In determining whether summary judgment should issue, the facts and inferences from those facts must be viewed in the light most favorable to the nonmoving party. Matsushita, 475 U.S. at 587-88. The key inquiry is “whether the evidence presents a sufficient disagreement to require submission to a jury or whether it is so one-sided that one party must prevail as a matter of law.” Anderson, 477 U.S. at 251-52.

         III. Analysis

         Wells Fargo raises two threshold arguments in favor of summary judgment. First, it argues two recent decisions by the United States Court of Appeals for the Eighth Circuit “command” summary judgment. (Docket 81 at pp. 11-13) (citing Williams et al. v. Wells Fargo Bank, N.A., 901 F.3d 1036 (8th Cir. 2018); Eggers v. Wells Fargo Bank, N.A., 899 F.3d 629 (8th Cir. 2018)). Second, it contends federal law preempts any attempt by plaintiffs to impose state law liability for the terminations, which it asserts were required by Section 19. Id. at pp. 13-17. Plaintiffs resist both arguments, arguing Williams and Eggers are distinguishable and Section 19 did not require the terminations. (Docket 90 at pp. 8-16).

         The court finds Williams and Eggers persuasive but not controlling authority in the circumstances of this case. However, the court agrees with Wells Fargo that Section 19 required it to terminate plaintiffs' employment and concludes Section 19 preempts plaintiffs' state law claims. The court then finds each plaintiff was ineligible for banking employment under Section 19 and holds Wells Fargo was complying with federal law in terminating them. Because plaintiffs cannot maintain their chosen causes of action in the face of contrary federal law, the court need not reach the parties' arguments about the merits of plaintiffs' claims.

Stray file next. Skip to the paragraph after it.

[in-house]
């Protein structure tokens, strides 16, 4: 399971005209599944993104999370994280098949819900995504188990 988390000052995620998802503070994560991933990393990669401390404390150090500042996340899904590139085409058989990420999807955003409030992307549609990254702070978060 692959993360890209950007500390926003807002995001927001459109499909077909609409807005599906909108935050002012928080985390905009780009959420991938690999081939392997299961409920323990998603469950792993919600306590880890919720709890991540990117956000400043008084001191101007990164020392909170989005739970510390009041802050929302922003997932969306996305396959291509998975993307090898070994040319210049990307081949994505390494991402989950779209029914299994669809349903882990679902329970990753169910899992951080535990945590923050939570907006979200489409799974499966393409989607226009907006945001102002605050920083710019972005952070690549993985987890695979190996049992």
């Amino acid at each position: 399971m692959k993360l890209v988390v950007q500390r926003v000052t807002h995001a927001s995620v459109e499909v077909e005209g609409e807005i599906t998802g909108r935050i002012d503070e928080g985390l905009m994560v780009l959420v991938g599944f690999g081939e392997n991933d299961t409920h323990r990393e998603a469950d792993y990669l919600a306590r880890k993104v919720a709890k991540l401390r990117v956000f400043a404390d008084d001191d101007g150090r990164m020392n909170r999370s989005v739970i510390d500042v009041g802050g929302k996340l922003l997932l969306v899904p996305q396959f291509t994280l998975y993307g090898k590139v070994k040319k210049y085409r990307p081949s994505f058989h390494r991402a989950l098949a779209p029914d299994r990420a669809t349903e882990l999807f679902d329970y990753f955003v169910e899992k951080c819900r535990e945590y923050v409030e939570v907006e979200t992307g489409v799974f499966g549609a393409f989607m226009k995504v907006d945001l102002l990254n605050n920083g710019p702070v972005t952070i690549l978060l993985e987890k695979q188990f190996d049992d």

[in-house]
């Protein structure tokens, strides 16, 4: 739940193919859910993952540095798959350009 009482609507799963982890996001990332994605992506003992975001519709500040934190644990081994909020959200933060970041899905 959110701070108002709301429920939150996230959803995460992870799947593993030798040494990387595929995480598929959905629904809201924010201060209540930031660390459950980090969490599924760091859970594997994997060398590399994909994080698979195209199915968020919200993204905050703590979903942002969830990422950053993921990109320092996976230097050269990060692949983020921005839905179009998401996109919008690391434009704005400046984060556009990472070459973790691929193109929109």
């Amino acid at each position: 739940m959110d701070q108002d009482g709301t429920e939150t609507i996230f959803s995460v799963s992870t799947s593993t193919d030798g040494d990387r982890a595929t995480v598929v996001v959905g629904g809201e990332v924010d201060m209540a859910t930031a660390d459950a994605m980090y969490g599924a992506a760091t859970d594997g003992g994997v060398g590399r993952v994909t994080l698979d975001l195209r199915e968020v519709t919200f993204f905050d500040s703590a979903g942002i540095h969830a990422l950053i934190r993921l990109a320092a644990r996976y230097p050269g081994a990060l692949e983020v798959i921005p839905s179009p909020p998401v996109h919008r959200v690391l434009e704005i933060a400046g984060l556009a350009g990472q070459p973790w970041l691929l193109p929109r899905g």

A. Williams & Eggers

         The Eighth Circuit recently rejected two attempts to impose liability on Wells Fargo for Section 19-mandated terminations. In Eggers, the plaintiff alleged Wells Fargo violated the Age Discrimination in Employment Act “by (1) refusing to sponsor Section 19 waivers and by (2) failing to provide job applicants and employees with pre-screening notice of the opportunity to obtain waivers.” 899 F.3d at 632. The plaintiff's theory was “that these two practices created a disparate impact against older workers.” Id. The Eighth Circuit did not decide whether Section 19 barred plaintiff's claim, but concluded her claim could not survive because she “failed to present statistical evidence of any kind that the two challenged policies created a disparate impact among Wells Fargo employees older than 40.” Id. at 635 (emphasis in original).